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DECEMBER 2006


Dear Readers

It's the holidays. And many of you write me, Madrone, tell us what to do about all these thingamajigs that everyone has to have. Phones take pictures and our hair dryers are also good for making bread. What's going on, the world is going crazy. How can we buy something for anyone when we don't know what the thing is called let alone what it's good for. Help us we implore you Madrone, take pity on us!! We're begging you.

I get it, things are complicated. No one likes a nice mohair sweater anymore, hand knit like my Aunt Mickey used to make, or her mother, may she rest, who could take strips of tin from soup cans and make little shrines for Our Lady. No, those days are gone, kiss them goodbye and get a grip on yourself. Here is my guide to holiday gifts. Which if you follow, it should make things, if not smooth, at least easy on you.

But first, I don't care what religion you are. No really, I don't. That's your business, and please, leave me out of it. This is about family. Get that straight, and we'll all be happier. And please don't write me about it, I'm just throwing the letter in the garbage. Guarantee.

1. Kids under five: the gift isn't for the kid, please. It's all about you sending a message to the parents about where they stand with you. And expensive can mean love, don't fool yourself with all that priceless crapola.

2. Kids between five and twelve: the present is now doing double duty. Whatever you want to tell the parents and what you want to tell the kids. One of the messages is , hey kid, I like you the way you are. For example, little Louie is a baseball nut, so you get him an el primo bat. A completely different message is you get little Louie a book about the life of Louie Pasteur.. which would be saying listen, kid, there's a lot of ways to be a Louie and the way you're going, you should think twice.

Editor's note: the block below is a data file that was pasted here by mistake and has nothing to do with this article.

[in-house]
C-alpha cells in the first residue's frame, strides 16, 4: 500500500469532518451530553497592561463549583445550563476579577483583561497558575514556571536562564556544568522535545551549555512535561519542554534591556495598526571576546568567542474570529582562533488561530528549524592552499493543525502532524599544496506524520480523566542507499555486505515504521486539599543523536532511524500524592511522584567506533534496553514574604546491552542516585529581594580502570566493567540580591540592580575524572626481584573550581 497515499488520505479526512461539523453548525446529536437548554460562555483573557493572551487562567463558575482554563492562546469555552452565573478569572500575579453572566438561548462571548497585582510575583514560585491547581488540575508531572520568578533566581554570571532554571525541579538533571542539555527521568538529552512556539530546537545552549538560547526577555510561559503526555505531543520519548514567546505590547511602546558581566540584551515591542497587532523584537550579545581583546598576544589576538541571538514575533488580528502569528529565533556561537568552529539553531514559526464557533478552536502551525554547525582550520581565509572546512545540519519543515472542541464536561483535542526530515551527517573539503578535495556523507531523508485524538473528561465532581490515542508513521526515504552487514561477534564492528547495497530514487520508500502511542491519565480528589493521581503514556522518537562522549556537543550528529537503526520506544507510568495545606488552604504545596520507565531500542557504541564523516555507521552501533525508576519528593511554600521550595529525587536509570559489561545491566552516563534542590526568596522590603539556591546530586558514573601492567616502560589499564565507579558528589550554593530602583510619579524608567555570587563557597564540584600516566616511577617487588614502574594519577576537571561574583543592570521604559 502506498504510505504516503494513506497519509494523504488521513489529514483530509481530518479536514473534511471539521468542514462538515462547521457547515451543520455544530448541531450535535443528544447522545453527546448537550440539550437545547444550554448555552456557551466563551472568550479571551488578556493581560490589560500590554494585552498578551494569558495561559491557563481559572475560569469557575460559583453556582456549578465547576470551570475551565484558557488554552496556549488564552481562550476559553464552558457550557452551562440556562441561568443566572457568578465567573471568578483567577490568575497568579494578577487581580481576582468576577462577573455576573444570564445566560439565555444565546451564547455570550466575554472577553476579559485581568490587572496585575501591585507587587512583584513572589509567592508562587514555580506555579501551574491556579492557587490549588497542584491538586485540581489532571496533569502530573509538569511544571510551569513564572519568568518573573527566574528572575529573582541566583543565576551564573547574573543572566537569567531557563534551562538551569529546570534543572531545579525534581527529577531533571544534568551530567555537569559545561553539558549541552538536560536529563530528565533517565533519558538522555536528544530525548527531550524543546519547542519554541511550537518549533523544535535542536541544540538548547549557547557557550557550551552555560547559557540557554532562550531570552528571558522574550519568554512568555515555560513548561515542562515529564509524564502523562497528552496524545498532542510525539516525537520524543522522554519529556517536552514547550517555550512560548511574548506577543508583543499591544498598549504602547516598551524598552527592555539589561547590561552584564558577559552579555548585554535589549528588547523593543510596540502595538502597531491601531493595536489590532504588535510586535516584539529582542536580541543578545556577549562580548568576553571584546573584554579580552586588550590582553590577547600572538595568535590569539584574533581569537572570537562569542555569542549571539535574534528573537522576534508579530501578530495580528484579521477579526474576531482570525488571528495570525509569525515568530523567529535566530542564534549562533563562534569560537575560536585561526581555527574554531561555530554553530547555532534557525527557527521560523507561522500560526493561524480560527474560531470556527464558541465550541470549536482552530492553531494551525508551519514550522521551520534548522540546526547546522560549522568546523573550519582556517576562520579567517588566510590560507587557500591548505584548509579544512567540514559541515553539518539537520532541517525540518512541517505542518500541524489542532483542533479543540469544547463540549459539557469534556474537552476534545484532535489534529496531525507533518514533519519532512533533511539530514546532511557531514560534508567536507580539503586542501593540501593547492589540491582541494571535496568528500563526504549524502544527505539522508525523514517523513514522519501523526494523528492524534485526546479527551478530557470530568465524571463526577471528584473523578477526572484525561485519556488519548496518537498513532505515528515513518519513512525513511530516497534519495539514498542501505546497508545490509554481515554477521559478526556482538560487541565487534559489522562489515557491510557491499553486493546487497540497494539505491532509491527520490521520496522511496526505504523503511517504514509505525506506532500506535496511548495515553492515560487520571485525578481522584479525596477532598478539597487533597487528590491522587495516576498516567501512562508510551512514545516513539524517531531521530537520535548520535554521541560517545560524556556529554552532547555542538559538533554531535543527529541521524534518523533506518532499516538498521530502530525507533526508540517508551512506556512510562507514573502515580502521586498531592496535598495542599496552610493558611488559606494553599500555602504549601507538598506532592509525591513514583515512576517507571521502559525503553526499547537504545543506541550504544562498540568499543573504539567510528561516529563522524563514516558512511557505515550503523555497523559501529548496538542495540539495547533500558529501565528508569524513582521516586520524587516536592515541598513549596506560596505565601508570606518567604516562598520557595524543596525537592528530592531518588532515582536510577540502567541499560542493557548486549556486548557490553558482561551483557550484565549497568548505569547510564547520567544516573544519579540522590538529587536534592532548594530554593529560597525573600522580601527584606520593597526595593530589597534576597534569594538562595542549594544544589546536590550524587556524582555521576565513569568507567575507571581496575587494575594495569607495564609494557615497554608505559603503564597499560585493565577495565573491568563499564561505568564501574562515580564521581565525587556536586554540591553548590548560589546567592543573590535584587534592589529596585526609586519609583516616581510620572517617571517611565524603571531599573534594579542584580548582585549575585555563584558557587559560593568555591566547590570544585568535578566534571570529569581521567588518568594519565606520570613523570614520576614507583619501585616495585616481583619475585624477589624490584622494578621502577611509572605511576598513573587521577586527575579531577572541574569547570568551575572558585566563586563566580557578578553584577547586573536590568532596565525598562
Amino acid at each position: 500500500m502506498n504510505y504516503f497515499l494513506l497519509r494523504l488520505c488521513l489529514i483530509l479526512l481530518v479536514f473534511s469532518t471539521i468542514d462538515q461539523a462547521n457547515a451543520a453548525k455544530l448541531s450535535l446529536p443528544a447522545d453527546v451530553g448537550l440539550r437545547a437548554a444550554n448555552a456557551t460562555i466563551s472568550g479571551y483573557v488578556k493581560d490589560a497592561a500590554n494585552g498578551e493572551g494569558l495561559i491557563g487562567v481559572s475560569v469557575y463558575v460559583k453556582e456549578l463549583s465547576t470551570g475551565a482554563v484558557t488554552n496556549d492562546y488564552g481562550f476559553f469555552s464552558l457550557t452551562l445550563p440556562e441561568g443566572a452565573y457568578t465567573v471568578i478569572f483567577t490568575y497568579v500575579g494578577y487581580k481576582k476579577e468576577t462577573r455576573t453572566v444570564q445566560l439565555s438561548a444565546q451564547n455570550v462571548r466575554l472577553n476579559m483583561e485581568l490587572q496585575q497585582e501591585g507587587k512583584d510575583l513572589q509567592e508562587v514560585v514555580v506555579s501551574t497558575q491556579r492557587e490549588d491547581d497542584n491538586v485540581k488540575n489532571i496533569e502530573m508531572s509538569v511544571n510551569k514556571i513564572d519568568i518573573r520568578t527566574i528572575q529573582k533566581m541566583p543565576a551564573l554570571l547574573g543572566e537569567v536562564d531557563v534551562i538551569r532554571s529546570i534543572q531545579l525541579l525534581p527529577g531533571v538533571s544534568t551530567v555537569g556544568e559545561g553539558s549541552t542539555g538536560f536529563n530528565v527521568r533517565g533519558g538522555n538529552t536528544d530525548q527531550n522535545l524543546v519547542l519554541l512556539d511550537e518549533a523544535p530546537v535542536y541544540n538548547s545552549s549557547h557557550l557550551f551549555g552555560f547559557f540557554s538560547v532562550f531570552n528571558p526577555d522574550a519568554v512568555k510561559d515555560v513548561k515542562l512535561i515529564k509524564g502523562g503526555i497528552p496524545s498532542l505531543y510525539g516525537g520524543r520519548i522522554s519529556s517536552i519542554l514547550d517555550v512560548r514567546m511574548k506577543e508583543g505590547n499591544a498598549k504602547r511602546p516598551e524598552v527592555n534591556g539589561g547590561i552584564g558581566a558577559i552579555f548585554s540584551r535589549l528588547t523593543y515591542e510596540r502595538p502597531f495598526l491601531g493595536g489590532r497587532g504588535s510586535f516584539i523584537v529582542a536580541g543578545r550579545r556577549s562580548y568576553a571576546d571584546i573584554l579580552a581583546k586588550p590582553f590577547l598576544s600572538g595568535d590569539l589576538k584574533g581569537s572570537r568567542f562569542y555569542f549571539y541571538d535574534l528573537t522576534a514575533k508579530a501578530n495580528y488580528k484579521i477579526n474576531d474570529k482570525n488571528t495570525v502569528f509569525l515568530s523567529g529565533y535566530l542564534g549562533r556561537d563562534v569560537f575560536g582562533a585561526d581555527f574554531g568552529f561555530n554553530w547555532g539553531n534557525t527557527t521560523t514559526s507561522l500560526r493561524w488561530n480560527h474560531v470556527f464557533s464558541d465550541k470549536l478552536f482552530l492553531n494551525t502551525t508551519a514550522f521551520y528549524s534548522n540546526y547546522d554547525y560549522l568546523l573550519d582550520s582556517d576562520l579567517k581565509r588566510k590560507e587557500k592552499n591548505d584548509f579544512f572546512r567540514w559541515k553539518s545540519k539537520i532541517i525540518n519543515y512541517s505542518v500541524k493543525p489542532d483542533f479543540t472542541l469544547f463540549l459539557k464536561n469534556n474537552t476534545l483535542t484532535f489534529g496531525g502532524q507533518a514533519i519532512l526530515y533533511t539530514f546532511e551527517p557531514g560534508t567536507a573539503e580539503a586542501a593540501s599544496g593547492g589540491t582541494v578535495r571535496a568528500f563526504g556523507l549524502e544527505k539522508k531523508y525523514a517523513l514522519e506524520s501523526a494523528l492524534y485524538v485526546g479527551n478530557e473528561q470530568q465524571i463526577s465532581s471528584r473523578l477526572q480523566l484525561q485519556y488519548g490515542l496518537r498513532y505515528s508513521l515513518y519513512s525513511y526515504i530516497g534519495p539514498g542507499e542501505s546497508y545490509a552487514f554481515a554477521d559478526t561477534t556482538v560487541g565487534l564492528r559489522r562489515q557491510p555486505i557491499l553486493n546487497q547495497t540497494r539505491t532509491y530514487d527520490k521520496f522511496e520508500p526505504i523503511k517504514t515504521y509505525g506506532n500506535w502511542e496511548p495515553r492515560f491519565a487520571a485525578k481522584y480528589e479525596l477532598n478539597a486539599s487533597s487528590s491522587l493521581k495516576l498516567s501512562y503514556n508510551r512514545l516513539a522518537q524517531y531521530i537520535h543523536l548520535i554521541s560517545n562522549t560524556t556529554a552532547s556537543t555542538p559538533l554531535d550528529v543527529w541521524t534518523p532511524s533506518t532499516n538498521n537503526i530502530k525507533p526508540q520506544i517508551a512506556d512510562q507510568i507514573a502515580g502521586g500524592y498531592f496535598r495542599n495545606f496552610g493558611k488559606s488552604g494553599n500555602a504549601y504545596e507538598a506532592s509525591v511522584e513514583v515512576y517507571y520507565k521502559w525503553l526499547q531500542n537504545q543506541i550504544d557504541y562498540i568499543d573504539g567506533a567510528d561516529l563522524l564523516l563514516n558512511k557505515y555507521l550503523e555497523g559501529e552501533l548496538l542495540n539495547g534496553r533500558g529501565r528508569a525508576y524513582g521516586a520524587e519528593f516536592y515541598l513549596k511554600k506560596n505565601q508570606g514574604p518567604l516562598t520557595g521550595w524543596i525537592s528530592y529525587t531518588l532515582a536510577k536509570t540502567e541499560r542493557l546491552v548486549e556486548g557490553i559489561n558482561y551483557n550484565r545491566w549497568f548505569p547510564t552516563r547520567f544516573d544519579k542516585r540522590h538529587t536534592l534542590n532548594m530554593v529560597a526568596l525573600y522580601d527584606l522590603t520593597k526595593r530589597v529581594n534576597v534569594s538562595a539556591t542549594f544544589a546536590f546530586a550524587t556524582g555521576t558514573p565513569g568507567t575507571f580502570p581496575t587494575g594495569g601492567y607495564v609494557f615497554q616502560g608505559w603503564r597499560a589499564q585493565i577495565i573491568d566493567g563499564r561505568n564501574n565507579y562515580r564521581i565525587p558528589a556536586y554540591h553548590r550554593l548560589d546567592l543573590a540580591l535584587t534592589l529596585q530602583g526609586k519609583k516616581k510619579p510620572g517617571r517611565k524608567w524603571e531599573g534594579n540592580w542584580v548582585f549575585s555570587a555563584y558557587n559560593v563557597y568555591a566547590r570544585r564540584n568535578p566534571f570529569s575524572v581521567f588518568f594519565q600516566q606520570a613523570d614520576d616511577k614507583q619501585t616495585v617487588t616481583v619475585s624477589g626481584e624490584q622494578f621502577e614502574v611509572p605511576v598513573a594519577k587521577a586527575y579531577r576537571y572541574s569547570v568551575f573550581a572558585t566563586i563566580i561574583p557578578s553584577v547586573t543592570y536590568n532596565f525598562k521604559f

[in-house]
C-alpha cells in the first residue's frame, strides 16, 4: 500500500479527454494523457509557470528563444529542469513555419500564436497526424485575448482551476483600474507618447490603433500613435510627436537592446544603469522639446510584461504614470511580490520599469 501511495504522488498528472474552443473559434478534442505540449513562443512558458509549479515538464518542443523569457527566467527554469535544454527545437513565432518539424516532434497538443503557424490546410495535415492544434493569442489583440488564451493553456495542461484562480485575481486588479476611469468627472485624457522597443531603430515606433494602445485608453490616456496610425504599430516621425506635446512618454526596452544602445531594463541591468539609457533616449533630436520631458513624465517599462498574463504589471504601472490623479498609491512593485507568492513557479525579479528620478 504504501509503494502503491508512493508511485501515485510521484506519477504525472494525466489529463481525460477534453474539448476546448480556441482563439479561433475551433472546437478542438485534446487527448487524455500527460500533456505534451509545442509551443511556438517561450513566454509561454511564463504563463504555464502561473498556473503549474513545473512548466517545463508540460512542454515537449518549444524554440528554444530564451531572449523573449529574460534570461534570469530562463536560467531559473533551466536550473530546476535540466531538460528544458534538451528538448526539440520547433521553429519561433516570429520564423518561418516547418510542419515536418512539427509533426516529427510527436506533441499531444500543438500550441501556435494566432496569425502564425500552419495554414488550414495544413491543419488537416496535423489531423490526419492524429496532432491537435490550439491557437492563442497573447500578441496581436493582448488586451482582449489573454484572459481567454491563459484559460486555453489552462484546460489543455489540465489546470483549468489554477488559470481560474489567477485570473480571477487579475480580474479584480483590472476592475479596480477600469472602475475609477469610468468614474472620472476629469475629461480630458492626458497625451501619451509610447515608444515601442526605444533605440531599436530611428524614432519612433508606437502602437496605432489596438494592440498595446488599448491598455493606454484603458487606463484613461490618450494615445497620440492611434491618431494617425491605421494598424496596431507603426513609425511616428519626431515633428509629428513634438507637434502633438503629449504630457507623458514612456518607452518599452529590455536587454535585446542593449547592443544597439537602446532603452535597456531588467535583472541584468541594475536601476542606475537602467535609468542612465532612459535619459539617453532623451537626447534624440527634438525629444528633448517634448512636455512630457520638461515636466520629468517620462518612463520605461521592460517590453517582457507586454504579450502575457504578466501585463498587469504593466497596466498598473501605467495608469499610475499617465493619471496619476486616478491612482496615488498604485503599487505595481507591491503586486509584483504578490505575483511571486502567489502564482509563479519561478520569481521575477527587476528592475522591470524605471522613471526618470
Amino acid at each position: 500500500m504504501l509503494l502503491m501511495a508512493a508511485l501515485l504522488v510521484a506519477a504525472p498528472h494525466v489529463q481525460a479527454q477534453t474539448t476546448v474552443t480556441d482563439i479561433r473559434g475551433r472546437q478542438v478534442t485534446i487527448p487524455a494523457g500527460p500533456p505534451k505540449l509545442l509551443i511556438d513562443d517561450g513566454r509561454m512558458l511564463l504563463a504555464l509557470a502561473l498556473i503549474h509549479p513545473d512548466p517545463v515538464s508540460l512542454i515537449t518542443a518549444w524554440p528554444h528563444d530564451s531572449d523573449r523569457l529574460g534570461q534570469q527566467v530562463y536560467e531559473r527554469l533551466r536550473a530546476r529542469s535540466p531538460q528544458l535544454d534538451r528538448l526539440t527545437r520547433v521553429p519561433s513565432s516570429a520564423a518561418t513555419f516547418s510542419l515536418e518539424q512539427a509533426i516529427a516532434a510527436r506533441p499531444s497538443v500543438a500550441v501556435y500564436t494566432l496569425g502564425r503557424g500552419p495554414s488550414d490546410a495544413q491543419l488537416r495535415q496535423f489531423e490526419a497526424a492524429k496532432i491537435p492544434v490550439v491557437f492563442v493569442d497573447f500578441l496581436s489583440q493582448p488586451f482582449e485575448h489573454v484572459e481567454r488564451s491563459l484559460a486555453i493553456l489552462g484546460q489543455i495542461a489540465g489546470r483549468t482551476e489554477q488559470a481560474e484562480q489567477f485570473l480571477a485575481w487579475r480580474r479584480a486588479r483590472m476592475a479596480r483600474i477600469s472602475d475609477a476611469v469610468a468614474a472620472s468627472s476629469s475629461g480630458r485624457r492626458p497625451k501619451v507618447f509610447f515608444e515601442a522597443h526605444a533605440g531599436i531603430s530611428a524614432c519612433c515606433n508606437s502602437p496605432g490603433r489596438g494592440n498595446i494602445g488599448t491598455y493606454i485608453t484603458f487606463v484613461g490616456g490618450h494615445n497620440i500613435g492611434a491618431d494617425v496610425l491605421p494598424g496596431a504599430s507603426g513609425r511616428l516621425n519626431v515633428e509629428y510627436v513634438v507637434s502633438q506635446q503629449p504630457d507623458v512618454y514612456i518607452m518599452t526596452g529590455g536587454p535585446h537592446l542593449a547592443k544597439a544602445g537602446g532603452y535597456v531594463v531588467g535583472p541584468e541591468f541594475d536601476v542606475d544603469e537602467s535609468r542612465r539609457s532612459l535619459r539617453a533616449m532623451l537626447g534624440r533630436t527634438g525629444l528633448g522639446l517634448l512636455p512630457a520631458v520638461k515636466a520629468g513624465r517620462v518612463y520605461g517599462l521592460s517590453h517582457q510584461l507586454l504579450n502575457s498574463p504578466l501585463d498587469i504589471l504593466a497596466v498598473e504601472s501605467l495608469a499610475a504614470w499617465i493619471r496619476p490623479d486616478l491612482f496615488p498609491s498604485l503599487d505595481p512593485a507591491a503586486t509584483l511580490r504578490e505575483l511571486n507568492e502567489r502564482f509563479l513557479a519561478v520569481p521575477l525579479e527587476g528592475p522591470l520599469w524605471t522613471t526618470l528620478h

3. Kids between 12 and 18: There's not much anyone can give these kids, their happiness depends on things that don't get wrapped easily. You can't give them a boyfriend or a girlfriend or get rid of their acne or make sure they have someone to sit with on the bus, or supply the muscle necessary to get a pain in the neck teacher off their back. So it really doesn't matter. If their parents raised them right, they'll smile and hug you whatever. In future years, they won't remember what you gave them anyhow, just that you did.

4. 18-30; an envelope does the best. Cash, check, whatever.

5. Over thirty- Your grown kids, your aging parents, siblings and spouse all can rightfully expect a token of some kind, but you don't have to knock yourself out. At this point in most people's lives they appreciate things they don't have to lock up, clean, or display to be polite. So stay away from the dueling pistols, any articles of clothing that are dry clean only or an umbrella stand made of seashells that you picked up when you were on the cruise and you stopped overnight in Aruba.

So there it is. God bless, Donna.

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ABOUT THE AUTHOR

Pamela Bongiorno Monk is a full time faculty member of Penn State University, where she teaches creative writing, both fiction and non fiction. She pursues freelance writing, authoring plays and feature articles. She has broken nearly as many rules of family as she has enforced.

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